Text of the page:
Two Rural Hospitals Say Award Doesn't Matter in Pay for Performance Success

Cheryl Clark, for HealthLeaders Media , August 26, 2009

Another motivator was the idea that they could be innovative.

"To make these changes, we had to start thinking outside the box," says Dotty Leatherwood, vice president of Cleveland Hospital's community relations.

One of the strategies that helped, for example, was to ask case managers to follow their patients back to their homes to find out why they have such high readmission rates.

The story of one patient illustrated the difficult problems in their rural area.  She had so little money for food, much less medications; her cabinet contained but one can of soup.  Other patients who were advised to limit their salt intake didn't know that meant sodium too.

"It's sometimes especially hard for our elderly to manage that, or to understand," Popwell says. More counseling and one-on-one sessions helped educate them to change their diets.

Another remedy to seeing rapid improvement was to hire special nurses to do real time chart reviews, instead of waiting six months to look for mistakes, Popwell says.

"They'd look at a patient's chart and see things that had slipped through the cracks, such as a patient who had not received an ejection fraction test.  That way, we could fix it while the patient was still with us in the hospital rather than catching those mistakes in retrospect on the chart review," she says.

A culture shift was important to make as well, she adds. "The challenge was that now we had these nurses looking over everyone's shoulder, including the physicians.  And sometimes they'd say, ‘Hey, you're aggravating us!' But they stopped saying that when they could see the improvement."

At United, an important reason to participate in the project was an internal assessment done several years ago that "found that the hospital tended to react when problems occurred, rather than work proactively to improve quality," said a June report on United's success by the Commonwealth Fund.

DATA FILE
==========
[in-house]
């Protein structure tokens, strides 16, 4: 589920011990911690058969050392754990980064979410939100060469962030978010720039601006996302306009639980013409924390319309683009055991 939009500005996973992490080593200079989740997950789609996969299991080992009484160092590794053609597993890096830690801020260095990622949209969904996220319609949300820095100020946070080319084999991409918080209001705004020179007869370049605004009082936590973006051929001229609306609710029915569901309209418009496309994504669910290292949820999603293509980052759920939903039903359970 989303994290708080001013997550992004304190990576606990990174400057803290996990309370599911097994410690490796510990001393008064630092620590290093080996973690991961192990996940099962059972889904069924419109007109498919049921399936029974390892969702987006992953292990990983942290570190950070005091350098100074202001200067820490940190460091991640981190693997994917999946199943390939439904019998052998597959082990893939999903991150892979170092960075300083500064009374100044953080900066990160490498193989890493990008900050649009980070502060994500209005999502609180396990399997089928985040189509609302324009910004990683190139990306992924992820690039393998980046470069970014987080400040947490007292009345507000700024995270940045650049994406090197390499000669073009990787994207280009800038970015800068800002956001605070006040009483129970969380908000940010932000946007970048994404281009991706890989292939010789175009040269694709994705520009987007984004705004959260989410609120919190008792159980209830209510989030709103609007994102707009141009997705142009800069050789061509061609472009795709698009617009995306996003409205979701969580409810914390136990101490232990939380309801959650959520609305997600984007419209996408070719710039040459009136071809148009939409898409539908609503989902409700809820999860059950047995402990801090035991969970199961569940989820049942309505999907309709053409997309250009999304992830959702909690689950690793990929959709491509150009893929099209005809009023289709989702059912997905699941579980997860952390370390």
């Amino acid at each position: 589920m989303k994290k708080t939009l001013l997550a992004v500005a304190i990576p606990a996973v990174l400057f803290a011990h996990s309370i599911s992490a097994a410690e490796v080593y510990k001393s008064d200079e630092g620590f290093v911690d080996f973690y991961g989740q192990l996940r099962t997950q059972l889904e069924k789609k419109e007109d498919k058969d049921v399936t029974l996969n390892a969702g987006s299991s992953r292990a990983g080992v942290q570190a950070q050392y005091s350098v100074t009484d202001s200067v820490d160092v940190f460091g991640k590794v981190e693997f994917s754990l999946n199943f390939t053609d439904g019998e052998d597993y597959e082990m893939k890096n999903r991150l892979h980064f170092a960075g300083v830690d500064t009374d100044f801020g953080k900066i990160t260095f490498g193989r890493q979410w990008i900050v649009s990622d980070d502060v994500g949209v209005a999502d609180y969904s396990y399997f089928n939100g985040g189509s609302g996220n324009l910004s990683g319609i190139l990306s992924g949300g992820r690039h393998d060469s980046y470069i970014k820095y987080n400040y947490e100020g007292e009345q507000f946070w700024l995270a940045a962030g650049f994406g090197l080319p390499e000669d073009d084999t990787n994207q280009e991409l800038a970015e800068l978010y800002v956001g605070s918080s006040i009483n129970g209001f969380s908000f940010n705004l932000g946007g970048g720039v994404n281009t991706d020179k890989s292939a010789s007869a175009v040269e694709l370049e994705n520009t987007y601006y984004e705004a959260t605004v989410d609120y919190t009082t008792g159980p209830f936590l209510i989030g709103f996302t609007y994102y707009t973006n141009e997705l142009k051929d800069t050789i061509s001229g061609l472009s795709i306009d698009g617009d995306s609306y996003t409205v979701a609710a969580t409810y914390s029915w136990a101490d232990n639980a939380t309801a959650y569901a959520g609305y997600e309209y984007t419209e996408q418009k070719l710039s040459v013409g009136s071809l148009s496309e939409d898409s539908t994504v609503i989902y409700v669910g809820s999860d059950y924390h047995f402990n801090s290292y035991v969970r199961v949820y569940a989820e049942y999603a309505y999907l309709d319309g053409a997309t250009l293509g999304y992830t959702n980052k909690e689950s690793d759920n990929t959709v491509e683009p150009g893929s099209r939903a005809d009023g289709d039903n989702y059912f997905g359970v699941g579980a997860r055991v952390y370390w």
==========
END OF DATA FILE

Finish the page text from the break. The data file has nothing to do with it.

"Staff failed to collaborate to set clear priorities" and the system was "data rich, information poor," in that it did not use proven core measures.

Another important key to improvement was to change some ways in which the hospital provided surgical care, including bringing more surgeons and anesthesiologists into the planning process.

"The quality improvement director held one-on-one discussions with the orthopedic surgeons" to focus on appropriate and timely antibiotic administration during hip or knee surgery, the report said.

When appropriate documentation required by the surgeons was routinely missing, the hospital staff took a tougher stance.

"Once, when it was clear that a particular surgeon was negatively affecting a department's performance, Povroznik announced in a department meeting that, ‘Your group efforts are noted and appreciated, but achievement of the department's goal is being held back by one of your colleagues; we're hoping we won't have to disclose who this is," according to the Commonwealth Fund report.  The surgeon's compliance improved immediately.

Says Povroznik, "UHC had a long track record of being the lowest cost provider in WV. This alone shows commitments of our executives and associates to the community we serve. So pioneering into the field of quality reporting was not a fear, but a challenge we were eager to embrace.  Regardless the initial outcome in performance, we knew we had the team philosophy and medical staff support to overcome and improve."

 The 33 quality measures were developed by government and private organizations such as the National Quality Forum, the American Hospital Association and the Leapfrog Group, which found that adherence is highly correlated with better outcomes and improved survival.  Coronary artery bypass graft surgery is measured for hospitals that perform open heart surgery.

The strategies include such best practices as always making sure heart attack patients get a beta blocker as soon as they arrive or administering pneumococcal vaccination to patients with pneumonia, giving aspirin to patients treated for heart attack as they are being discharged and making sure heart failure patients have a solid discharge plan.

They measures are "based on scientific evidence and, for continued effectiveness, are often reviewed to account for medical breakthroughs and new research," said Richard Bankowitz, MD, Premier vice president and medical director.

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